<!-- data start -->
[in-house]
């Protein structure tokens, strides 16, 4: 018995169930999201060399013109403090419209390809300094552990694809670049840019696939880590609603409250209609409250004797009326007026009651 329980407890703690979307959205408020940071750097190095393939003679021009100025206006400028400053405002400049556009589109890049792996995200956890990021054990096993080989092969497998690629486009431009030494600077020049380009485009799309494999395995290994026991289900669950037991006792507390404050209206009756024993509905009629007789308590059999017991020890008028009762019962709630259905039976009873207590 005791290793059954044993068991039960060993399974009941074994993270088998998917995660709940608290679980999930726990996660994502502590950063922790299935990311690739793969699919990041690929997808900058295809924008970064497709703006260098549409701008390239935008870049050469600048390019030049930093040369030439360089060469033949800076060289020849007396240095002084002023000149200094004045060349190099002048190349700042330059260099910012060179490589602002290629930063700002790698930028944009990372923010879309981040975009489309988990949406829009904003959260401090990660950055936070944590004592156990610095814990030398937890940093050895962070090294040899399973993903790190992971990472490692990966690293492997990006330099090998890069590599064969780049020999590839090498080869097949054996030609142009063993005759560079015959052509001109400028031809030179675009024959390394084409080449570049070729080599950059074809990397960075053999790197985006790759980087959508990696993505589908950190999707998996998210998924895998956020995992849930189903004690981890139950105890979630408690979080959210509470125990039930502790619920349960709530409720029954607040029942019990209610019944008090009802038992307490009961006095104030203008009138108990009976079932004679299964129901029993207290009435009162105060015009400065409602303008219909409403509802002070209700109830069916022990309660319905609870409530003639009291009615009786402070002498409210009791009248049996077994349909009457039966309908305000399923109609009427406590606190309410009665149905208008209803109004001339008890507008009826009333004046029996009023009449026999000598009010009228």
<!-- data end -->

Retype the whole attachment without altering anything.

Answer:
[in-house]
């Protein structure tokens, strides 16, 4: 018995169930999201060399013109403090419209390809300094552990694809670049840019696939880590609603409250209609409250004797009326007026009651 329980407890703690979307959205408020940071750097190095393939003679021009100025206006400028400053405002400049556009589109890049792996995200956890990021054990096993080989092969497998690629486009431009030494600077020049380009485009799309494999395995290994026991289900669950037991006792507390404050209206009756024993509905009629007789308590059999017991020890008028009762019962709630259905039976009873207590 005791290793059954044993068991039960060993399974009941074994993270088998998917995660709940608290679980999930726990996660994502502590950063922790299935990311690739793969699919990041690929997808900058295809924008970064497709703006260098549409701008390239935008870049050469600048390019030049930093040369030439360089060469033949800076060289020849007396240095002084002023000149200094004045060349190099002048190349700042330059260099910012060179490589602002290629930063700002790698930028944009990372923010879309981040975009489309988990949406829009904003959260401090990660950055936070944590004592156990610095814990030398937890940093050895962070090294040899399973993903790190992971990472490692990966690293492997990006330099090998890069590599064969780049020999590839090498080869097949054996030609142009063993005759560079015959052509001109400028031809030179675009024959390394084409080449570049070729080599950059074809990397960075053999790197985006790759980087959508990696993505589908950190999707998996998210998924895998956020995992849930189903004690981890139950105890979630408690979080959210509470125990039930502790619920349960709530409720029954607040029942019990209610019944008090009802038992307490009961006095104030203008009138108990009976079932004679299964129901029993207290009435009162105060015009400065409602303008219909409403509802002070209700109830069916022990309660319905609870409530003639009291009615009786402070002498409210009791009248049996077994349909009457039966309908305000399923109609009427406590606190309410009665149905208008209803109004001339008890507008009826009333004046029996009023009449026999000598009010009228």